[Top] [All Lists]

Re: observed significant performance improvement using "delaylog" in

To: linux-xfs@xxxxxxxxxxx
Subject: Re: observed significant performance improvement using "delaylog" in
From: Peter Niemayer <niemayer@xxxxxx>
Date: Thu, 12 Aug 2010 23:46:43 +0200
In-reply-to: <201008122105.35787@xxxxxx>
References: <201008121346.30760.eye.of.the.8eholder@xxxxxxxxx> <201008122105.35787@xxxxxx>
User-agent: Mozilla/5.0 (X11; U; Linux i686 (x86_64); en-US; rv: Gecko/20100713 Thunderbird/3.1.1
On 08/12/2010 09:05 PM, Michael Monnerie wrote:
On Donnerstag, 12. August 2010 Khelben Blackstaff wrote:
Here is my post with the results of the benchmark.

Wow, BTRFS rocks.

Be sure to measure your specific use-case before jumping
to conclusions.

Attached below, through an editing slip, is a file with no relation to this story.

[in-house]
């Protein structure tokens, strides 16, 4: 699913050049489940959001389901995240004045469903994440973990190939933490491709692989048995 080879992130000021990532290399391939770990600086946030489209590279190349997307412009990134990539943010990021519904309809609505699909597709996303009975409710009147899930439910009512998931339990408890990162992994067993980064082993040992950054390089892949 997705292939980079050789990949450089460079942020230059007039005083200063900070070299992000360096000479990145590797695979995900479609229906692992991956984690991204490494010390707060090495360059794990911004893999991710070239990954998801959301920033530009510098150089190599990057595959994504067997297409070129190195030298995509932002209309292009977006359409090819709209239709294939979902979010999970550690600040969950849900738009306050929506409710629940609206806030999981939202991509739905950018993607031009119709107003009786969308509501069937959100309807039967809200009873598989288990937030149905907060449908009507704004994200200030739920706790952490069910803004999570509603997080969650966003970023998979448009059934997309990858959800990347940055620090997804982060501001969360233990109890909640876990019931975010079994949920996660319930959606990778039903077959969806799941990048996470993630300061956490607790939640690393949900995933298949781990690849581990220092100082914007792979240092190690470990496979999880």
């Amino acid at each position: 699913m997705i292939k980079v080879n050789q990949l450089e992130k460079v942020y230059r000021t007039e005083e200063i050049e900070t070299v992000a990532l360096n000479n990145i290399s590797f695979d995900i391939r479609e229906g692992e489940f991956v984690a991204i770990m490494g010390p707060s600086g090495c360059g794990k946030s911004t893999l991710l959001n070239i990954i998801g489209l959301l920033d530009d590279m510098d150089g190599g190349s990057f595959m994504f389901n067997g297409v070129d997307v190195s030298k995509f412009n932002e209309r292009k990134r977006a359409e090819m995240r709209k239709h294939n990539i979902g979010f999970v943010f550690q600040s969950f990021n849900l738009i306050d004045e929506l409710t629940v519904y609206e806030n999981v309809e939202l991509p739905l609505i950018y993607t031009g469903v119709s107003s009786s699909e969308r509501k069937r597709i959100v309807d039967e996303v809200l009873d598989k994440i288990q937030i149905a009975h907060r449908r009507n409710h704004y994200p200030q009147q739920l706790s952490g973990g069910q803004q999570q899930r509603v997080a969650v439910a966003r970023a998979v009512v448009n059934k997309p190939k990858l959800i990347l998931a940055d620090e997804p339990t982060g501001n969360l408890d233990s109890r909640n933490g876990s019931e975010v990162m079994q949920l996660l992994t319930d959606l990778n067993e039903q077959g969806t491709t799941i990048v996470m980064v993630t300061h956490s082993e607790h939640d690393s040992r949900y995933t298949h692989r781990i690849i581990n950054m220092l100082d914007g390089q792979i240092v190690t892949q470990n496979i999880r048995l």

With our application, for example, Btrfs performed exceptionally
bad - about 4 times(!) as slow as XFS.

Then again, there are some use-cases where even older
file-systems like reiser3 excel (e.g. storing files for
cyrus imapd).

But I'm stunned that XFS is that much slower than ext4 in many tests.

Again, it all depends on the use-case. For us, ext4
performs good (when used with all kinds of performance-enhancing,
safety-reducing mount-options), but not as good as XFS.

To me, as of today, XFS' big strength is performing good to
excellent (while not always better than all other file-systems)
in many use-cases - without worries about instability or immaturity.

One thing, I guess, is for sure: Every file-system will require
continued development to stay competitive.

SSDs, for example, are just beginning to get used appropriately
by modern file-systems. There's plenty of opportunity left to
optimize for them.

And once that is done, there may be yet another storage-technology
available (PRAM? Racetrack?), that benefits from specific strategies.

So the competition will stay open... :-)


Peter Niemayer

<Prev in Thread] Current Thread [Next in Thread>